Sorry for the lack of postings/tweets/facebook messages, I’ve been stuck without my main computer! It died about two weeks ago and I’m still in limbo with it. I could replace the hard drive, but at this point, It may make more sense to simply get a new computer. Not sure yet.
Anywho, onto my main post.
As self-published authors, we are always facing the latest push to devalue our work. The average pricing for an ebook dropped roughly 50% this last year, according to a recent study. (I’ll find the source, but heard it on the radio!) So even the main stream publishers are facing pressure to reduce the price of their work. Understandably, there is pressure on self-published authors to get our work in ‘under the wire’ so to speak, at a reduced price, because hey, everyone likes a deal, right?
Consider what goes into making a book: Time + Money + Effort = Finished Product. You spend hours writing, revising, fixing a novel. Then you probably spend money sending it to someone else to be edited, revised, tweaked. You spend money on getting good cover art because, hey, people DO judge a book by it’s cover. You put in effort to promote, to network, to do all the legwork yourself or with only a few volunteers.
Face it: You, the self-published (or small-published) author works incredibly hard for your money. Why should you not ask people to pay for your work? And not just a pittance either. $0.99? for a full length novel?
If you spent $1,000 crafting your novel, and you sell it for 99 cents, using Amazon’s algorithm (i.e – 35% of each sale is yours), you would have to sell 2800 copies of your novel just to break even. Before any advertising & such. I once heard a quote somewhere that said the vast majority of self-published authors never sell more than 50 books.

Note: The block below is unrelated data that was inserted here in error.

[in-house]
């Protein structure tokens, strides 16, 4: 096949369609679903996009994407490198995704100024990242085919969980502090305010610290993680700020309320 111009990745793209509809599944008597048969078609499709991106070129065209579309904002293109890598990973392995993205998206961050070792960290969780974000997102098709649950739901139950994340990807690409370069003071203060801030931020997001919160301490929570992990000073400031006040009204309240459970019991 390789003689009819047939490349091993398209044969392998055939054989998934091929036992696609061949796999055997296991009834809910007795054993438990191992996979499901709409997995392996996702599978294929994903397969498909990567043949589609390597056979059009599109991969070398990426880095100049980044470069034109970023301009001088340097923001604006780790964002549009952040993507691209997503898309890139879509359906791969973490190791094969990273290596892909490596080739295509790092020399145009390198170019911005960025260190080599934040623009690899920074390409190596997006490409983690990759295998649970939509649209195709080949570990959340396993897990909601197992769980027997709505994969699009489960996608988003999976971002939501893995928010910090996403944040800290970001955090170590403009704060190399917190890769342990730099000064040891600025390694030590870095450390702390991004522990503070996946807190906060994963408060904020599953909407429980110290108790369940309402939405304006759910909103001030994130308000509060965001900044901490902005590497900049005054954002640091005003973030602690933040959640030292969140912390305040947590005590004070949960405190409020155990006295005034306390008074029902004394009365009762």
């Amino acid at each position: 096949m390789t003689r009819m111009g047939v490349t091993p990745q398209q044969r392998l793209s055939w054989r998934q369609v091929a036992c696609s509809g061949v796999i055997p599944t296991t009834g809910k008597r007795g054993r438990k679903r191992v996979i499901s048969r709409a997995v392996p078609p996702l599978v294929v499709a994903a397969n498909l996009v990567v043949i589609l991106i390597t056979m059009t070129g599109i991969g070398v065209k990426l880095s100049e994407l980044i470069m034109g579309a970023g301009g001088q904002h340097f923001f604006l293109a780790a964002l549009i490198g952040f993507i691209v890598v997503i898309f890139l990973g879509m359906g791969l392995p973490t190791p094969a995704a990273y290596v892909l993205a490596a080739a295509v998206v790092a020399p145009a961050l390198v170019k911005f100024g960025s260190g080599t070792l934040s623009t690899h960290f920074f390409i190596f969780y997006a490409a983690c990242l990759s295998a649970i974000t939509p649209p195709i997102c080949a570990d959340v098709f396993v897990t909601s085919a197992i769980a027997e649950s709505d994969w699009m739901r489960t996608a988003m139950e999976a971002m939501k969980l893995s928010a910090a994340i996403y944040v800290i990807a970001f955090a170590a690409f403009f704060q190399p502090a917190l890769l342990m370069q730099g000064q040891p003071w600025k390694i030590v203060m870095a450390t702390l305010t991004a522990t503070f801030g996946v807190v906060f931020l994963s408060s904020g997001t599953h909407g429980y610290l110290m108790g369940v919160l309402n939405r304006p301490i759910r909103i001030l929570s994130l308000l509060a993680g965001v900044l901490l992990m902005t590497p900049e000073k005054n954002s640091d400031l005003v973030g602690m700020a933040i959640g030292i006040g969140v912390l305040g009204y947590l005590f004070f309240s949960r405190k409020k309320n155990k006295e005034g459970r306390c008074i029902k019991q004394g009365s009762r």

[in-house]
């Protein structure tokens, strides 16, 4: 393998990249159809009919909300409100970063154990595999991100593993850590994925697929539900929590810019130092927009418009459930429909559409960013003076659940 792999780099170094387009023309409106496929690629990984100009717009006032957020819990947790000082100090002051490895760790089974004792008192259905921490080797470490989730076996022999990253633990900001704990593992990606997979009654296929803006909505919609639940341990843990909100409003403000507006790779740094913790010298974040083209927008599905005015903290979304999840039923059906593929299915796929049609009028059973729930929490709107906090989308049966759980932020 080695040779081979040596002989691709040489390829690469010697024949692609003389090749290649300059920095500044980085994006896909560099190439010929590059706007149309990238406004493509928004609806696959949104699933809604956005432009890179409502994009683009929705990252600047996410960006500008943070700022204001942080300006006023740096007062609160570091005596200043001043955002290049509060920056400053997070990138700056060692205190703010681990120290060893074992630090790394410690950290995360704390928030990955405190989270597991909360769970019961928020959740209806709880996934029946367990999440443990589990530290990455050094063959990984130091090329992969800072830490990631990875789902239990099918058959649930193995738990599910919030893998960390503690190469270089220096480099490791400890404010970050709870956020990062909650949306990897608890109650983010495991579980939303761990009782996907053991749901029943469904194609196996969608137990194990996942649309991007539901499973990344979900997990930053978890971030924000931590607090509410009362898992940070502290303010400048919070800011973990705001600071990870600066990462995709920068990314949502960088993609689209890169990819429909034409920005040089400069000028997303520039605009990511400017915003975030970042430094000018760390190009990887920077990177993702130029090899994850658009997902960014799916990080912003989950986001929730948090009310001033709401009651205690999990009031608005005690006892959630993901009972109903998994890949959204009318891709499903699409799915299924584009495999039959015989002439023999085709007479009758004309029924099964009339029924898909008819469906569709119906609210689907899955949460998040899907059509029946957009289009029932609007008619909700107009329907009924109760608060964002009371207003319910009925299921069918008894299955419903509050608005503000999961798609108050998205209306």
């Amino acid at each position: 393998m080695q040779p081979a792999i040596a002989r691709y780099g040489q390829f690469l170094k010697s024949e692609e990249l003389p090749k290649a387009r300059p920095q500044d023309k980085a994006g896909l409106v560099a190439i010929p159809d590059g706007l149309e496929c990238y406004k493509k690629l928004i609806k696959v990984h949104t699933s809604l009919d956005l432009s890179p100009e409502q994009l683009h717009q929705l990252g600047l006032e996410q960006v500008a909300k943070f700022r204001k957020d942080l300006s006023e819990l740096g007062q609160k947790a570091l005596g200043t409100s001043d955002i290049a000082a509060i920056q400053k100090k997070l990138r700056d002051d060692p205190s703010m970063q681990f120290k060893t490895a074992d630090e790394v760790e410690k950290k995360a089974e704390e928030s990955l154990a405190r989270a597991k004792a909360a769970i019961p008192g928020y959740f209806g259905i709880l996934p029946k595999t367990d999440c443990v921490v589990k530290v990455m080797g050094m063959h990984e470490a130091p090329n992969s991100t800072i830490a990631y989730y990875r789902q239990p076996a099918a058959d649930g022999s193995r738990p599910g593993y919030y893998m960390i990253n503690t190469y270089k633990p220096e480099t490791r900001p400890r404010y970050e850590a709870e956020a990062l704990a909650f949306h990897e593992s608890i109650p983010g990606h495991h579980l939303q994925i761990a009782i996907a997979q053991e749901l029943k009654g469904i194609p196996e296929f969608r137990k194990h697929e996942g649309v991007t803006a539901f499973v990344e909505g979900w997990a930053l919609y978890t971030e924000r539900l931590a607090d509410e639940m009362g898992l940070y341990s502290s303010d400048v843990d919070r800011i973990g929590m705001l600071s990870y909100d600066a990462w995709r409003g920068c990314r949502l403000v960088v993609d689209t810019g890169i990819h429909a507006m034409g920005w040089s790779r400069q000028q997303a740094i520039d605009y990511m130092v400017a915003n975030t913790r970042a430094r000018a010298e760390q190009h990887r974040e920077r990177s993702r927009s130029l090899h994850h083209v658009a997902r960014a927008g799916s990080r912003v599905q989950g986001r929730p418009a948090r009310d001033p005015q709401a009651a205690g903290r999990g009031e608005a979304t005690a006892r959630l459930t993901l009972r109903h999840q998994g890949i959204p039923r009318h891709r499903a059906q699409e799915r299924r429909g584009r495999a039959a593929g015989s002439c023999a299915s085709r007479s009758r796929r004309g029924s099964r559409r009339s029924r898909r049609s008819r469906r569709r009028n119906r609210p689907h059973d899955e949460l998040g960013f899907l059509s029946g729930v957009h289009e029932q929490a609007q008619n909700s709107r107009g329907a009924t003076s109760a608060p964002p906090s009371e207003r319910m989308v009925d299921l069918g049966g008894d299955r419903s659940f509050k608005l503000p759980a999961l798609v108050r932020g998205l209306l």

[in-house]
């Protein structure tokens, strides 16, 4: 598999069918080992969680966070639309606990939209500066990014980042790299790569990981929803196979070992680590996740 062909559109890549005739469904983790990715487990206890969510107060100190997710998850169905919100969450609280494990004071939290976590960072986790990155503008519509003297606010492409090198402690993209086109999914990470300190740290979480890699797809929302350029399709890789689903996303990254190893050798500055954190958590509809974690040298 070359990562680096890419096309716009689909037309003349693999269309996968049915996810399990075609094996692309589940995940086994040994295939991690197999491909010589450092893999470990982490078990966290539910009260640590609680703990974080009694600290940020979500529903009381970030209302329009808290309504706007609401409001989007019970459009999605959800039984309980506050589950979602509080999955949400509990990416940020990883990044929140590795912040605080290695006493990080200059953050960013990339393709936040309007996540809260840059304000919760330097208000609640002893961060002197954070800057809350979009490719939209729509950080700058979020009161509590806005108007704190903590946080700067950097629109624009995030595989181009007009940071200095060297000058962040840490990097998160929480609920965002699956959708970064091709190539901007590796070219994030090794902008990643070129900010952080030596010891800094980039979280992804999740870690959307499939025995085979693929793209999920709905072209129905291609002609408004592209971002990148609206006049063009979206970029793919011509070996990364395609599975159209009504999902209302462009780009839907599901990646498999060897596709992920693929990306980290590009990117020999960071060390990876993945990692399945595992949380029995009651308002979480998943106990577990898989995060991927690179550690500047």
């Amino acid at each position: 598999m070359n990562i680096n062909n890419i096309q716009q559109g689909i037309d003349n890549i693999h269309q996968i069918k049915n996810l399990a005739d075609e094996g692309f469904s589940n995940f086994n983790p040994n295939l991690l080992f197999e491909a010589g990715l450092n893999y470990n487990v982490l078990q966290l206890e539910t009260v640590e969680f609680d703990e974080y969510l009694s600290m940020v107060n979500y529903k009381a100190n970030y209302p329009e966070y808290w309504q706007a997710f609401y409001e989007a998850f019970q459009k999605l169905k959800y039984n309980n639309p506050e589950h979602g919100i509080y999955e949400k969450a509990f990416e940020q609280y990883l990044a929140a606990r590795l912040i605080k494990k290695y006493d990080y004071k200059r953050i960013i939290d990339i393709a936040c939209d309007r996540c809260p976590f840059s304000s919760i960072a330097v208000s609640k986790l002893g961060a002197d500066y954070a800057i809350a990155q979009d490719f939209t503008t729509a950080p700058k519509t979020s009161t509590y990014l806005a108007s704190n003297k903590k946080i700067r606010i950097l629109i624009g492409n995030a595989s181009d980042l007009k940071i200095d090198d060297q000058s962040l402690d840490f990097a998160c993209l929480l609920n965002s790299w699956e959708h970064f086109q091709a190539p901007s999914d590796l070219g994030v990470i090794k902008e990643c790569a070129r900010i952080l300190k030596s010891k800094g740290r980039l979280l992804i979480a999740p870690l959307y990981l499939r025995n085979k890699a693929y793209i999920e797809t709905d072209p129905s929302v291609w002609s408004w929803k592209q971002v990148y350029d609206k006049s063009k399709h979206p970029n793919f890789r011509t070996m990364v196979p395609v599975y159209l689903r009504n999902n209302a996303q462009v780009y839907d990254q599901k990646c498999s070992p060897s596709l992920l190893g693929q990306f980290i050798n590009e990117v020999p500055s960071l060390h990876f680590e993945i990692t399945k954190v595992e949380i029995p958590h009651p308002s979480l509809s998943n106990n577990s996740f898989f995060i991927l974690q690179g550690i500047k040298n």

Sell your novel for 1.99, you make 66 cents each book – you’ve cut the number of books needed to break even down to 1500. Already you’re doing a lot better. Up it to $2.99, and now you’re making 70% of each sale, 2.09 – now you only need to sell 478 novels sold.
If you truly think your work is only worth 99 cents, then sell it for that amount. Sometimes people ask me why my novella isn’t 99 cents. Because I don’t think it is worth that. Will I reduce the price in the future? Maybe. It is a short novella. But true fans will buy your work, regardless of whether it is 99 cents or 1.99 or 2.99. A true fan will not ignore your work because it costs a dollar more. Then it is simply someone who is out looking for 99 cent books, not someone looking for you.
So what is the point of this? Readers believe that everything should be cheap or free. But quality has a price. If you want readers to come to you because of the quality of your work, price it accordingly.
Thanks for letting me rant 🙂
Here’s what some other people have said…
- The Bane Of Self-Publishing: Set Your Price (theliterarysyndicate.com)
- The rise of the 99-cent Kindle e-book (reviews.cnet.com)
- How much is a Book Worth? (dodgingarrows.wordpress.com)
2 thoughts on “What is your novel worth?”
Interesting post. For me, it made me think very deeply about the meaning of the word ‘worth’, because of course an author will ascribe huge sentimental value to their novel (their literary baby)! And maybe inflate their price accordingly. The flip side of the coin as well, is that authors want to sell their work and so cheapen something great thinking that’s the only way they’ll go!
Very true. It’s the same reason some authors use DRM and others refuse to…
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